Problems with the bill are entrenched in its definitions of 'gift' and 'political donation'. For example, the bill would expand the definition of 'gift' in Part XX of the Electoral Act to include subscription and membership fees, and attendance at fundraising events.
The committee believes that this expanded definition of 'gift' and 'political donation' would have severe implications for the important fundraising work undertaken by third party campaigners such as charities. The definition also ignores the fact that political parties themselves are inherently not-for-profit entities that are volunteer run and rely on constant fundraising activity to survive and communicate their policy ideas. Additionally, this definition would create an unreasonable administrative burden for Australians who choose to pay membership fees to various organisations.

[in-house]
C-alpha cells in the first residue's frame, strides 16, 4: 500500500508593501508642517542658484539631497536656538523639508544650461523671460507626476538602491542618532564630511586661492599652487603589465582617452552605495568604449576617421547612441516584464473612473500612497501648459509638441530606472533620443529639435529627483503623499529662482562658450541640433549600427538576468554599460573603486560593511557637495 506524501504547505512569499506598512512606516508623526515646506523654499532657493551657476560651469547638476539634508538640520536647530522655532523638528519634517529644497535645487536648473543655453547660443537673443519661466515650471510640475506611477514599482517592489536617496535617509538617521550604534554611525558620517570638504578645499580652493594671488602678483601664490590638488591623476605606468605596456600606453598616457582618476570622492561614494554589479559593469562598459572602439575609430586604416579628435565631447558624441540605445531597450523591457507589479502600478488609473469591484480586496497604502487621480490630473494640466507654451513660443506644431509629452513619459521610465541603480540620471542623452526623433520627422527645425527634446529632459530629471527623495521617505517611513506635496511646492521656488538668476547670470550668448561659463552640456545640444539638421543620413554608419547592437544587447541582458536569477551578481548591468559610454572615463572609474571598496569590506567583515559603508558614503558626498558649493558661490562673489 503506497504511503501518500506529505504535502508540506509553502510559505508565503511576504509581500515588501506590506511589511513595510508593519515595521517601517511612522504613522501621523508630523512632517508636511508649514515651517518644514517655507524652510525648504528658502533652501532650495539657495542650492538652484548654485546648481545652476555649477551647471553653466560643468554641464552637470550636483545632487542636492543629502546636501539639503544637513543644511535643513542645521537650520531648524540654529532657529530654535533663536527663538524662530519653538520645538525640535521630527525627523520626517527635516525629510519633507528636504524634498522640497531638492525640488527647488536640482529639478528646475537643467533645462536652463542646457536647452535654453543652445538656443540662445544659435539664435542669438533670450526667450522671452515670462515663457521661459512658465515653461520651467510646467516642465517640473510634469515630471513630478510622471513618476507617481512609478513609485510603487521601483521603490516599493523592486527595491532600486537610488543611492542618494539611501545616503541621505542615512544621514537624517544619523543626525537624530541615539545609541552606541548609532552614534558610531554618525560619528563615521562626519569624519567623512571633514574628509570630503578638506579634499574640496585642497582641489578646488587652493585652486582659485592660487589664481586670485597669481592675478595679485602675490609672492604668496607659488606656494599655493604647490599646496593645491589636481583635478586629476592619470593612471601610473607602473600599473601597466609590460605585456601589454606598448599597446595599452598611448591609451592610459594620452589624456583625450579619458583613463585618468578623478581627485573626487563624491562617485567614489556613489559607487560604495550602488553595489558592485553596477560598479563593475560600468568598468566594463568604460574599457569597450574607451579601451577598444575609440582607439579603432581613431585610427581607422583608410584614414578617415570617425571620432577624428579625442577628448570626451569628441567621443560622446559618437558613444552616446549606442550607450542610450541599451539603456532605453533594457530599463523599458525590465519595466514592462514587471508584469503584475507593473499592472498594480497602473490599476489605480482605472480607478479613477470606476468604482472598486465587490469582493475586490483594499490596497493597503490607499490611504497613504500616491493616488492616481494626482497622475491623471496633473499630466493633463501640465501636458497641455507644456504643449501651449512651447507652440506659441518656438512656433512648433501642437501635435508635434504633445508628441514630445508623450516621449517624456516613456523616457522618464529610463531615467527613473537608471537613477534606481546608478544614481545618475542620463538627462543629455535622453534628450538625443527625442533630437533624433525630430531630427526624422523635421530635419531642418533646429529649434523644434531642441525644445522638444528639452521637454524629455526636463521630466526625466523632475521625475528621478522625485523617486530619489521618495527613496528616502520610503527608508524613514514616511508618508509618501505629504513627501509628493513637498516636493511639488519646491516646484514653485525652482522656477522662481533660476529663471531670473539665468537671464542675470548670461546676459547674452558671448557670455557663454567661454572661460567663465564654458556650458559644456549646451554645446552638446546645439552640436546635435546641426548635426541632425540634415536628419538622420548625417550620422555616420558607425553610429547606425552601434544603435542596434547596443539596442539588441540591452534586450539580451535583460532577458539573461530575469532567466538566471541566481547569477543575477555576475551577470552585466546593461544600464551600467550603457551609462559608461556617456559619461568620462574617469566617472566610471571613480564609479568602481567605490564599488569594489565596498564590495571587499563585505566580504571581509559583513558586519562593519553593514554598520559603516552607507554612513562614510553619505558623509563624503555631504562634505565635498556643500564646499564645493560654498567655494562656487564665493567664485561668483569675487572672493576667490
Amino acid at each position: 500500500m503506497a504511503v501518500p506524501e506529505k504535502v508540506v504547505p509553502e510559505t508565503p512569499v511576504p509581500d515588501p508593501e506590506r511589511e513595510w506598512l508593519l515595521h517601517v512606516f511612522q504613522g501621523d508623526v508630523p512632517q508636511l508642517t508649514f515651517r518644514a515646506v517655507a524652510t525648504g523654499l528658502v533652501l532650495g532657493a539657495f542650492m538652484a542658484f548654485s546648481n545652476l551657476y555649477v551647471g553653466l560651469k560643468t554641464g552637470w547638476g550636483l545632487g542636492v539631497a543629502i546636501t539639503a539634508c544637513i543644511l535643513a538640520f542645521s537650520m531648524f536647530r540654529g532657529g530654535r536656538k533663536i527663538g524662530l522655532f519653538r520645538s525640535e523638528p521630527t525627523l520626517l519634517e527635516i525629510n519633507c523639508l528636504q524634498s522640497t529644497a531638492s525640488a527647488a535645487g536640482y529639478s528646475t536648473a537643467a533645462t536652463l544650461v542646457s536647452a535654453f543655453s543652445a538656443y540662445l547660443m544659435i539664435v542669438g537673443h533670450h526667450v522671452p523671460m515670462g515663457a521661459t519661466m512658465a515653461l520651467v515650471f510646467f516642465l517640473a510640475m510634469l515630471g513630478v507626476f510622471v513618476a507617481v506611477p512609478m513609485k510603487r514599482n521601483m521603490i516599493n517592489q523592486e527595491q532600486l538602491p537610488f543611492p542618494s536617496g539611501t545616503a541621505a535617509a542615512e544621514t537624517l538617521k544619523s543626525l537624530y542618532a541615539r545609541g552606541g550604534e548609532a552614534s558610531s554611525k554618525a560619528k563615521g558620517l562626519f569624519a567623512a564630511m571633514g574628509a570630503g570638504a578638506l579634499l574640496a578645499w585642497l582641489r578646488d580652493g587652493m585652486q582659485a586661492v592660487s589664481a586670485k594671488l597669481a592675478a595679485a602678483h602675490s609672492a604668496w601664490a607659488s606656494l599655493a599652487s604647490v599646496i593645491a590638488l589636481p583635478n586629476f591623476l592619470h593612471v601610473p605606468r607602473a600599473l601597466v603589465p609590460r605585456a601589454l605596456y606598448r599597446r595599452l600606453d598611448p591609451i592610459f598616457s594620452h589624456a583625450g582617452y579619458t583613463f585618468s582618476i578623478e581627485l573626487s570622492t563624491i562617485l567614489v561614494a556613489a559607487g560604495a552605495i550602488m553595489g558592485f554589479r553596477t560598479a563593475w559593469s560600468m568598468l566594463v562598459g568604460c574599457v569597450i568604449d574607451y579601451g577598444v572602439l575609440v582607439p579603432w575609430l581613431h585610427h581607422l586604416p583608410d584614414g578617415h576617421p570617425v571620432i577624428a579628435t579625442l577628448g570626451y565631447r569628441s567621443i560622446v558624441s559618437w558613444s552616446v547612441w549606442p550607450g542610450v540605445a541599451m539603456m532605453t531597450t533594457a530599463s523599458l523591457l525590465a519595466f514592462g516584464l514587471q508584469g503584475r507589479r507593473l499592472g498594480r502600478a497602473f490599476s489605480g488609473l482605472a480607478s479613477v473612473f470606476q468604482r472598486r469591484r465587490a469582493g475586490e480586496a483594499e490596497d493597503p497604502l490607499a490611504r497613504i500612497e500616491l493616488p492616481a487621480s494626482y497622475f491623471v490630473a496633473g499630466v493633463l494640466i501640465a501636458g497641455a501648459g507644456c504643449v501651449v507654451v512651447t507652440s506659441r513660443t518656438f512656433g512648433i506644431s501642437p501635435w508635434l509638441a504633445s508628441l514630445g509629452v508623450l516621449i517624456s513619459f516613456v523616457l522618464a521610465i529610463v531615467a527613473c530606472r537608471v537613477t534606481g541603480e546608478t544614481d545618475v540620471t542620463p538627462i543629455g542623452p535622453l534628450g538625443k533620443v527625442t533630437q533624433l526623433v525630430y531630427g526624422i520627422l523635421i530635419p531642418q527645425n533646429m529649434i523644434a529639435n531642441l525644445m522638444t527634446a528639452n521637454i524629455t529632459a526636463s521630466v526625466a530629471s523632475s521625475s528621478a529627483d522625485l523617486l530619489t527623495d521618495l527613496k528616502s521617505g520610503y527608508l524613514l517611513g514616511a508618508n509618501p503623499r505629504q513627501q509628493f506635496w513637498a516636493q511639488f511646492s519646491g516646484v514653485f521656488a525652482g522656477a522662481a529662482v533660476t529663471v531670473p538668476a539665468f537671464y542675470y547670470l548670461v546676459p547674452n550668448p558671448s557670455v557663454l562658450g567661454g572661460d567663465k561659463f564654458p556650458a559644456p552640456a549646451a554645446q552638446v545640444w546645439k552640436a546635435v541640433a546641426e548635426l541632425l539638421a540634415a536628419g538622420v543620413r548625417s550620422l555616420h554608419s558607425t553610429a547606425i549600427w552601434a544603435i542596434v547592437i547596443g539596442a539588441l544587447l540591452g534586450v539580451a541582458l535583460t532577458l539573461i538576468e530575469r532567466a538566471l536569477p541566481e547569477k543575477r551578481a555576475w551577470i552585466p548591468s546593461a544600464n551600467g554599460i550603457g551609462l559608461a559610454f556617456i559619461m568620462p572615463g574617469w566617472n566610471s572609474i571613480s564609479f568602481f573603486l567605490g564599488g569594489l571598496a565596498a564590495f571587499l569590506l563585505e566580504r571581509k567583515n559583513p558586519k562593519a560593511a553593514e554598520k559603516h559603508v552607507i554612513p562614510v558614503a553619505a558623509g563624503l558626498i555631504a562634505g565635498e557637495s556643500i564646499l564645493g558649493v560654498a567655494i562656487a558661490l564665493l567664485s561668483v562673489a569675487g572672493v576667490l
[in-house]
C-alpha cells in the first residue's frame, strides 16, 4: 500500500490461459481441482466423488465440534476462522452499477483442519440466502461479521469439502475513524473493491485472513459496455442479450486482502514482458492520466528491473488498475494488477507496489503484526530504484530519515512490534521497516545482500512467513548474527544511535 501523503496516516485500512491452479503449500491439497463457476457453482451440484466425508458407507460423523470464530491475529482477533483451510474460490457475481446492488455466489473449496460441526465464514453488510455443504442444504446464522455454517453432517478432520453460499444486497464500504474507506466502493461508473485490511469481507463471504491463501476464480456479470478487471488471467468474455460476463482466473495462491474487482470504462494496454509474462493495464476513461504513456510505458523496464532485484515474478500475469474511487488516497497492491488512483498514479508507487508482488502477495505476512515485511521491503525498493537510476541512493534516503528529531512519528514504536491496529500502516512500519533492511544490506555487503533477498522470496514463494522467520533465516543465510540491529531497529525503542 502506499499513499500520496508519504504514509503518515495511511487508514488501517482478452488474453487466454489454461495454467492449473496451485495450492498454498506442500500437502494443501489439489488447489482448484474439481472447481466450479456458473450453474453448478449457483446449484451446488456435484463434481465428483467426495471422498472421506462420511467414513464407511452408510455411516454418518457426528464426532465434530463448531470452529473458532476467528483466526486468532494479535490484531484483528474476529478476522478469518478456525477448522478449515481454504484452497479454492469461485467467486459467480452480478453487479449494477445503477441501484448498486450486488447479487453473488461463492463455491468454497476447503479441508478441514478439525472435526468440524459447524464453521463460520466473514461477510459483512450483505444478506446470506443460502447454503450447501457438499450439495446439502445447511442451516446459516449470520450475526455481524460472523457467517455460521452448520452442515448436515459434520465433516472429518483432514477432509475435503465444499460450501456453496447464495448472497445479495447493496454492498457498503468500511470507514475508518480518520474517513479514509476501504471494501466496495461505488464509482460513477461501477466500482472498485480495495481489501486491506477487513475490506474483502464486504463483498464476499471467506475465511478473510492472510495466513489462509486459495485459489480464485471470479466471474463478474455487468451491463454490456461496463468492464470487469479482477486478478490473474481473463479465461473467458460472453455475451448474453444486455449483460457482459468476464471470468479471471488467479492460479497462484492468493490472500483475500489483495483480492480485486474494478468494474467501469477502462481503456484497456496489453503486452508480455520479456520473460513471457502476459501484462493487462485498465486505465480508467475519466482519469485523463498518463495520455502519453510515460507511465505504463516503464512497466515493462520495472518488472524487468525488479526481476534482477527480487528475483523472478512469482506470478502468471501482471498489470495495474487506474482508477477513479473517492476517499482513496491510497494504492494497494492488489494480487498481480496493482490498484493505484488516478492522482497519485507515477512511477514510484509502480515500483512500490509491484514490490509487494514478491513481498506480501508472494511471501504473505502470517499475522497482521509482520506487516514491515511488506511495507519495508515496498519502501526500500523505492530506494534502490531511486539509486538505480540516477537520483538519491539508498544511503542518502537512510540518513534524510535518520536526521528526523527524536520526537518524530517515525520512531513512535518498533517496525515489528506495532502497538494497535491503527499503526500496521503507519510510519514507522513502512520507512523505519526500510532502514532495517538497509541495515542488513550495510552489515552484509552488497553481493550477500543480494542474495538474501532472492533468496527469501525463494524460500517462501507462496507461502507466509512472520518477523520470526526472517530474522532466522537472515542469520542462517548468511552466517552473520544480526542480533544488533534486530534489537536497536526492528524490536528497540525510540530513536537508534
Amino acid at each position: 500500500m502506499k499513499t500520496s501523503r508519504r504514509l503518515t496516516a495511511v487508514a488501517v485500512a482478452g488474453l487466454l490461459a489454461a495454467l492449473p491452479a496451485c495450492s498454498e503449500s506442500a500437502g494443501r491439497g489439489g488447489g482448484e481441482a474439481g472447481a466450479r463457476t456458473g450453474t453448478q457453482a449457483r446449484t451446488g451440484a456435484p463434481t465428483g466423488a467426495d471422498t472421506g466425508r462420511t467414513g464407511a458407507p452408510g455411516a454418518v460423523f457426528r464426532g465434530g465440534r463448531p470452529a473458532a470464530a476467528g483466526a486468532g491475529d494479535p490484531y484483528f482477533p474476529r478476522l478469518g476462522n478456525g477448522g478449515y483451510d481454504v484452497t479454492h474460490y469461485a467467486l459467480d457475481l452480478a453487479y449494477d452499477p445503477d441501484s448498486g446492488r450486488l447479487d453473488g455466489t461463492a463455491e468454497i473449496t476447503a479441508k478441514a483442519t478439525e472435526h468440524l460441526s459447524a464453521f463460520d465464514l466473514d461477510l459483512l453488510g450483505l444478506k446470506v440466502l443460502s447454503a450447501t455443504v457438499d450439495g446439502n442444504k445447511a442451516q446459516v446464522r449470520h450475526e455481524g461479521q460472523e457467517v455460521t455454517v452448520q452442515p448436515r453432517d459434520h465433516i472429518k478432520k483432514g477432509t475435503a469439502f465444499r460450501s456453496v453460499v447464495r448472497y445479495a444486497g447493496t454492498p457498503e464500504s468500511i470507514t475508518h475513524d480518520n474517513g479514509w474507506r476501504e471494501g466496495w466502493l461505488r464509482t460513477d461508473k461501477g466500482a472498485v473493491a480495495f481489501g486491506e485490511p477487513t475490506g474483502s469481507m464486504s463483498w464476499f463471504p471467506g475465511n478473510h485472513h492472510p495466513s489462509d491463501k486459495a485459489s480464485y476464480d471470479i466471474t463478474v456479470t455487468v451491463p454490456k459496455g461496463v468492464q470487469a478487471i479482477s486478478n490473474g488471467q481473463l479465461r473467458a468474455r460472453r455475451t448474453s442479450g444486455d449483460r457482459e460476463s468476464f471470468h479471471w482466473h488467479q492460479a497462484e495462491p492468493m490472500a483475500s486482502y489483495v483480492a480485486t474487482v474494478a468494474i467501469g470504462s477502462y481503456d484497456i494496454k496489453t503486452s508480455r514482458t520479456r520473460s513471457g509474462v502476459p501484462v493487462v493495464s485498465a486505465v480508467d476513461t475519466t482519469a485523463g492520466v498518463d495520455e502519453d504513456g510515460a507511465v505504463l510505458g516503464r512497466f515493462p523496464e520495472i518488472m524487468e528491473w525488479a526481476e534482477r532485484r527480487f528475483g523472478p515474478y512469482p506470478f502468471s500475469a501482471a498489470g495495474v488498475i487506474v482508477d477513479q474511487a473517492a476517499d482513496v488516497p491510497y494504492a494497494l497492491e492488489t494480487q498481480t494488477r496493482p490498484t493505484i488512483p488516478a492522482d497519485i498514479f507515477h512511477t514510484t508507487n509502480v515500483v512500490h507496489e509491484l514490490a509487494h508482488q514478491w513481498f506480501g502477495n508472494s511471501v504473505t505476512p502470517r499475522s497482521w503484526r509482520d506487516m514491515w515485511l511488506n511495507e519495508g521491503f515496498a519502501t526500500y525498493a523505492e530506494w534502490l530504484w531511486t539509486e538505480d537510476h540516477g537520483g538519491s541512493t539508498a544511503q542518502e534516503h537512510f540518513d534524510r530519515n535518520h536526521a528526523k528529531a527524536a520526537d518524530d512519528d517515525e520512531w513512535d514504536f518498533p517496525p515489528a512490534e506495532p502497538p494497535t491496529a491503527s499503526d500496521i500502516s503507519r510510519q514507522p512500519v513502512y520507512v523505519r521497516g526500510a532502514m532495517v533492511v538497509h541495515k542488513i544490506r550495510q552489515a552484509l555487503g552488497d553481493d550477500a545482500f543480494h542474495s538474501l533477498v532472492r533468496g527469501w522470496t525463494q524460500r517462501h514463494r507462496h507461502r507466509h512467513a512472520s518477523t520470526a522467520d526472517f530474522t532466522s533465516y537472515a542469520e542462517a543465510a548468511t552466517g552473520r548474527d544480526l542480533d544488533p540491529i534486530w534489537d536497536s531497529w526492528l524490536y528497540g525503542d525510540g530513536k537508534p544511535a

The committee is concerned that the bill does not appear to have given consideration to the significant burden that its proposed measures would place on Australian taxpayers, as political parties and candidates would become reliant on public funding to finance their political activities. This is particularly the case given the growth in the number of constituents in each electorate over recent decades and the cost of communicating with these constituents in today's media environment.
A measure such as this would seem unworkable without an expanded public-funding system, yet the bill fails to address any such connected changes.
In addition to the significant concerns regarding constitutional validity and drafting issues discussed earlier in this chapter, the implementation of the bill would also be challenged by the unreasonable burden its proposals would place on the AEC, which would be the responsible body for the administration and enforcement of the bill's measures.
The committee recommends that the Commonwealth Electoral Amendment (Banning Dirty Donations) Bill 2020 not be passed.